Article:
Artificial intelligence to be used in 'urgent' fight against tuberculosis, says UAE minister

UAE's AI minister says the disease continues to pose a deadly threat

Artificial intelligence will be a key weapon in the "urgent" fight against the global threat of tuberculosis, UAE minister said.

The deadly disease claims the lives of more than two million people across the world every year and the UAE already conducts rigorous health screenings for newcomers to the country to help prevent its spread.

TB is a contagious infection that attacks the lungs, and affects about 10 million people worldwide.

Omar bin Sultan Al Olama, the UAE's Minister of State for Artificial Intelligence, said the government is working "tirelessly" to diagnose TB more efficiently.

Speaking on the first day of the UN World Data Forum in Dubai, Mr Al Olama said the disease remains a "great challenge".

He said AI technology can be used to help combat many conditions.

"It [TB] represents a great challenge we must face, as we urgently need to treat the disease and employ technology to do that."

He said AI can be used to used to simplify the process of monitoring and diagnosing tuberculosis.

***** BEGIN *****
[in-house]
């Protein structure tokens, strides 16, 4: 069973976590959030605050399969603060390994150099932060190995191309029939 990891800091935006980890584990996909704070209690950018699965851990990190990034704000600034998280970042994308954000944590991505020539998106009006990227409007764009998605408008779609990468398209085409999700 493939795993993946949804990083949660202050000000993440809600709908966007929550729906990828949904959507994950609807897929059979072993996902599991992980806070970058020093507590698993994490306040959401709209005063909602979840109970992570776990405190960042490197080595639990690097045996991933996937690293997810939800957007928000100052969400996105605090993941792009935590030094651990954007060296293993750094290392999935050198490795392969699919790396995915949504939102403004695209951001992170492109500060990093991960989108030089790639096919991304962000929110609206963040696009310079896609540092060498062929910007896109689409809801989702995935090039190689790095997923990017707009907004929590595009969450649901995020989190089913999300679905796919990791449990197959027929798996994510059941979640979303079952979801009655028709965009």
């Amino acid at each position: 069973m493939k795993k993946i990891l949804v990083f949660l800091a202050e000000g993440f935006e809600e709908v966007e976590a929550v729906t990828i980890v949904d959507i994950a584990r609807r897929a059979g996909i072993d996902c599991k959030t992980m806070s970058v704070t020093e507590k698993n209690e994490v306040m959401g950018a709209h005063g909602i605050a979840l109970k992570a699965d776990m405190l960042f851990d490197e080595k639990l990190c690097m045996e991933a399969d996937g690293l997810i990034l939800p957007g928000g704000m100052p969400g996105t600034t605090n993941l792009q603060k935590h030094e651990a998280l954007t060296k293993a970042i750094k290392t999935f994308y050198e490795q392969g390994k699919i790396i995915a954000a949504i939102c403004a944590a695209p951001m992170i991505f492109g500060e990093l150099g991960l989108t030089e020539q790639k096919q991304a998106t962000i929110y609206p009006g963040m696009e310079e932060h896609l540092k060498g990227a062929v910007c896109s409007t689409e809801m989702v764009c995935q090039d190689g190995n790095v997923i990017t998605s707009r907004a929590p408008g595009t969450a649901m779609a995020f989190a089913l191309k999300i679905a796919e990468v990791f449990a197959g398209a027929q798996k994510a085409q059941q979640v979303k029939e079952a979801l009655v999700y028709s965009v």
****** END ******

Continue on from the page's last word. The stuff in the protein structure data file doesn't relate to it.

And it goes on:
"In the office of the Ministry of Artificial Intelligence, we work tirelessly to formulate solutions based on the algorithms that can be harnessed to monitor TB and diagnose it using chest X-ray examinations. These solutions enable us to identify the disease by uploading the patient's X-ray in the system, which in turn will specify the possibility of tuberculosis in the patient."

He pointed out that TB can be prevented and even treated, so no excuses can be made in tackling the disease.

He said the biggest challenge remains a lack of awareness about TB and its dangers.

Mr Al Olama said new technology will allow healthcare teams to go to an area where TB is thought to have spread and use tools supported by AI to perform group examinations.

The X-rays are then placed in the diagnostic system, which specifies whether or not the patient has contracted the disease.

He said that the new system offers several advantages, the most important of which is allowing the targeting of specified geographic areas where tuberculosis is prevalent. This means the doctor does not need to be present, contributing greatly to limiting the costs.

TB is the world's biggest infectious killer and is the ninth-leading cause of death across the globe, according to the World Health Organisation.

While rates of the disease are low in the UAE — about one in 100,000 people — authorities are trying to rid the country of TB.

The Ministry of Health and Prevention launched a three-month campaign in September to raise awareness about how TB is transmitted, prevented and how to effectively treat it.

Mr Al Olama said the world must come together and share medical advancements and techniques to beat TB.


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